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Coach Matt Nagy still trusts Bears kicker Cody Parkey — to a point

Bears coach Matt Nagy is trusting but not naive.

Nagy prefers to think of kicker Cody Parkey hitting the upright four times Sunday against the Lions — on two missed extra points and two missed field goals — as an anomaly. Bears kickers had hit the upright four times in their previous 61 games before Parkey did it in 2½ quarters against the Lions.

‘‘Everybody in this room has had a bad day,’’ Nagy said Monday.

Nagy reiterated he won’t replace Parkey, whose contract undoubtedly played a role in Nagy’s thinking. The Bears gave Parkey $15 million over four years, including $9 million guaranteed, in March.

Bears kicker Cody Parkey warms up before the second half Sunday. | David Banks/AP photo

Bears kicker Cody Parkey warms up before the second half Sunday. | David Banks/AP photo

‘‘We understand what [Sunday] was,’’ Nagy said. ‘‘We also understand that we’ve gotta make field goals. There’s that balance there.’’

Nagy was supportive but not patronizing, mastering a delicate dance.

‘‘[Parkey] understands it was tough,’’ Nagy said. ‘‘He gets it. He’s not a child. He understands the magnitude of it. If you overdo it, you beat it down, you just make it worse.’’

Nagy said Parkey might go to Soldier Field this week to practice in the swirling wind. Special-teams coordinator Chris Tabor, who compared kicking at Soldier Field to hitting a golf ball at the British Open, said last week that traffic would make such training difficult.

Nagy admitted, however, that Parkey can’t regain his trust simply by making kicks during the week.

‘‘The ones in the game count,’’ he said. ‘‘When he’s out there kicking, that’s how you gain it back. And he’s at a point right now where he knows how important . . .

‘‘Especially as we get going on into the season here, the end of the regular season, these are huge now. You’ve gotta make them. It’s just too important. They’re too crucial.’’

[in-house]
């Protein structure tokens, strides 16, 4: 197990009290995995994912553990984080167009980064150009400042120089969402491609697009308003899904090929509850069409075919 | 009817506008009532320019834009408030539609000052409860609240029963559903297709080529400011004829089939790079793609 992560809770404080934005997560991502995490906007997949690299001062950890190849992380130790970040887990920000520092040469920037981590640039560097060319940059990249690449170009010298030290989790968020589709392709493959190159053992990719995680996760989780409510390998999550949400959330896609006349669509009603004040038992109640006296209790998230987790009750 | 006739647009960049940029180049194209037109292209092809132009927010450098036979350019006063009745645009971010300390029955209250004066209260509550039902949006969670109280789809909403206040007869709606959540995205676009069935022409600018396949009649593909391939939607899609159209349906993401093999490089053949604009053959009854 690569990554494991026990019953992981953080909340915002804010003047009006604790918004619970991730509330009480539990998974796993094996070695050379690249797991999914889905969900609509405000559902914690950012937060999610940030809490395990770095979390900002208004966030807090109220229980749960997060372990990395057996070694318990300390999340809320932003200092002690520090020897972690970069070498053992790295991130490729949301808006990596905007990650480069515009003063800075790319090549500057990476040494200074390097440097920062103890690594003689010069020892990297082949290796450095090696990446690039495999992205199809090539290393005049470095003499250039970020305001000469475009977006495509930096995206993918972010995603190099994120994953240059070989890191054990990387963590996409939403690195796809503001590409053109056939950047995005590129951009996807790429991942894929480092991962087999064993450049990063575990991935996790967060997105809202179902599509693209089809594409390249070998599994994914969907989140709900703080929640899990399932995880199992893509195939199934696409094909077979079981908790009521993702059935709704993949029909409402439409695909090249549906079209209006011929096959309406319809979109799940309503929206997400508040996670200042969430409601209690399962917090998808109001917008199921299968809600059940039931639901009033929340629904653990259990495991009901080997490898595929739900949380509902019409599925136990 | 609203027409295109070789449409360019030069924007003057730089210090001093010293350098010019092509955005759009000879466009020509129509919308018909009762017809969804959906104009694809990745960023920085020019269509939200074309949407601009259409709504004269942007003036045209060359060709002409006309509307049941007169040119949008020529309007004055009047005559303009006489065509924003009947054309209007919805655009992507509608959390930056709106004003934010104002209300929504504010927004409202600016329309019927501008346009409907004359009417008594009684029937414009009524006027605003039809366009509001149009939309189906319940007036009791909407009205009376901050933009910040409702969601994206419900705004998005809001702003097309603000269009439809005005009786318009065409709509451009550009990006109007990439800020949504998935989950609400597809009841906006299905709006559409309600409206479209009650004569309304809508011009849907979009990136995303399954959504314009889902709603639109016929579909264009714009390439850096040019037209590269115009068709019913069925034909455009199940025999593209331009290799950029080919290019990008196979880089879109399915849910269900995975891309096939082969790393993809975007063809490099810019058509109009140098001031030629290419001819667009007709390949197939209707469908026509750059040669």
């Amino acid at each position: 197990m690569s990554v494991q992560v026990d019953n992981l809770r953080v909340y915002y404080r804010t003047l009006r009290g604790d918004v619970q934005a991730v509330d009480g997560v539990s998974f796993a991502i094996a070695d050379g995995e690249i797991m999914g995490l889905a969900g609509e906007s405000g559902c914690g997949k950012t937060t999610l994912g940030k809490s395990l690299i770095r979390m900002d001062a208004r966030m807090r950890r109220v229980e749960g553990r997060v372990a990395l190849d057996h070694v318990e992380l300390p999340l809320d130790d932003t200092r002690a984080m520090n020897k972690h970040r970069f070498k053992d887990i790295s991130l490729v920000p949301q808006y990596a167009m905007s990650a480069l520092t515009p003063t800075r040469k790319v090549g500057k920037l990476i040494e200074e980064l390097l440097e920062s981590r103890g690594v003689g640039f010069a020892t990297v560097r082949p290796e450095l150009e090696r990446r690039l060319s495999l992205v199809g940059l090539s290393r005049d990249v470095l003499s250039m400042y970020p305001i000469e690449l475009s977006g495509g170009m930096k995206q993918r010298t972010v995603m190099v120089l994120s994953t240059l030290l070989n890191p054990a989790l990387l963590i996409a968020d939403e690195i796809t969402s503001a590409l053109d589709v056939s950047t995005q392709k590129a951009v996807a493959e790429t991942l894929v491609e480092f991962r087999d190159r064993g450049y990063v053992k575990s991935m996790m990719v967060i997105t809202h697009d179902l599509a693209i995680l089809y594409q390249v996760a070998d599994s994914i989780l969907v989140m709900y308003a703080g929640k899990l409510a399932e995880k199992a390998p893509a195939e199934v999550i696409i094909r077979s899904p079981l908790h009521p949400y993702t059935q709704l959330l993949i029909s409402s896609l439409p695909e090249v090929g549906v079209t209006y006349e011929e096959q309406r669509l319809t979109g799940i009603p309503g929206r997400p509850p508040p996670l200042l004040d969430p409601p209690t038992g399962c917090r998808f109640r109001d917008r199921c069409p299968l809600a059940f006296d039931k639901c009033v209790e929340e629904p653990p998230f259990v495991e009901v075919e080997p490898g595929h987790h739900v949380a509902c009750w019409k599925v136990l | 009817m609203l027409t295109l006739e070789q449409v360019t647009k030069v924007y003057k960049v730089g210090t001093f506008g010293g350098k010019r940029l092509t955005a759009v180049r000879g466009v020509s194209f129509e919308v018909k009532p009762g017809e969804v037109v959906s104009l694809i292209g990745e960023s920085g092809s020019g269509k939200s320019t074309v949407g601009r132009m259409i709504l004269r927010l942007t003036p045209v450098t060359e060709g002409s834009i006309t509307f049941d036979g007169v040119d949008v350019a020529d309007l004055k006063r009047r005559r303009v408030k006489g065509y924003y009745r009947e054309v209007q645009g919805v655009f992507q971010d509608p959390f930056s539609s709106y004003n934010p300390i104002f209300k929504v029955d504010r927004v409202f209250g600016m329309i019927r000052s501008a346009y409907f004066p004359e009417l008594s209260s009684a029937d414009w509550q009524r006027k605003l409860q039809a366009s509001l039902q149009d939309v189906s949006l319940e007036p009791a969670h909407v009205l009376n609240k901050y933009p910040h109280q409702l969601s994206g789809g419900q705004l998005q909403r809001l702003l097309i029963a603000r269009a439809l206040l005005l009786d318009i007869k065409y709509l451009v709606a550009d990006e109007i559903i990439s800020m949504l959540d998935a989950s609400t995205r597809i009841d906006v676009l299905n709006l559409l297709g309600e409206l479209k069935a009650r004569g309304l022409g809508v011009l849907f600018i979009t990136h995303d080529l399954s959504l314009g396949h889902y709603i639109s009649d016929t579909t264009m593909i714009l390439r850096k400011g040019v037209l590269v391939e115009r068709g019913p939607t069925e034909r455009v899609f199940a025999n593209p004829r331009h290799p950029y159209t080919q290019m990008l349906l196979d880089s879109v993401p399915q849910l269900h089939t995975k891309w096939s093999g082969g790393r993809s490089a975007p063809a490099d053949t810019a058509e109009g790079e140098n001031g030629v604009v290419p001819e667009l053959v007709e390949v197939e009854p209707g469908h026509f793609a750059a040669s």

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By the time the Bears scored their fifth touchdown against the Lions, Nagy knew he wasn’t going to give Parkey the chance to kick an extra point. He said Parkey understood, too.

‘‘There’s a balance, but I just truly believe in being honest,’’ Nagy said. ‘‘I’m not going to sugarcoat anything, and he wouldn’t want that from me.’’

Nagy pointed out Packers kicker Mason Crosby missed four field goals and an extra point in a loss this season to the Lions, only to kick a game-winning field goal the next week against the 49ers. Kicking can be a ‘‘crazy cycle,’’ he said, and patience is important.

‘‘But now [Parkey] also needs to take the next step of trying to figure out how he can get better,’’ Nagy said.

Winning, of course, made Parkey’s misses less painful. And Nagy took at least one positive from them: the reaction of Parkey’s teammates.

After he hit the upright for the fourth time on a missed 34-yard field goal in the third quarter, Parkey was greeted by punter Pat O’Donnell, snapper Patrick Scales, cornerback Kyle Fuller, inside linebacker Danny Trevathan and outside linebacker Khalil Mack. Safeties Adrian Amos and Eddie Jackson gave him a high-five and a tap on the helmet. Right tackle Bobby Massie put his arm around Parkey, and cornerback Prince Amukamara offered encouragement.

That was all before Parkey even reached the sideline.

‘‘I loved it,’’ Nagy said. ‘‘You kidding me? That’s who we are. Matter of fact, coming out of there with the win? Great, awesome. But those little things, when you see that, that just speaks volumes of what kind of people we have, what kind of teammates we have.

‘‘Whenever you’re down and everyone’s against you, to have your brothers and your family in there picking you up, that’s good stuff. And I like that.’’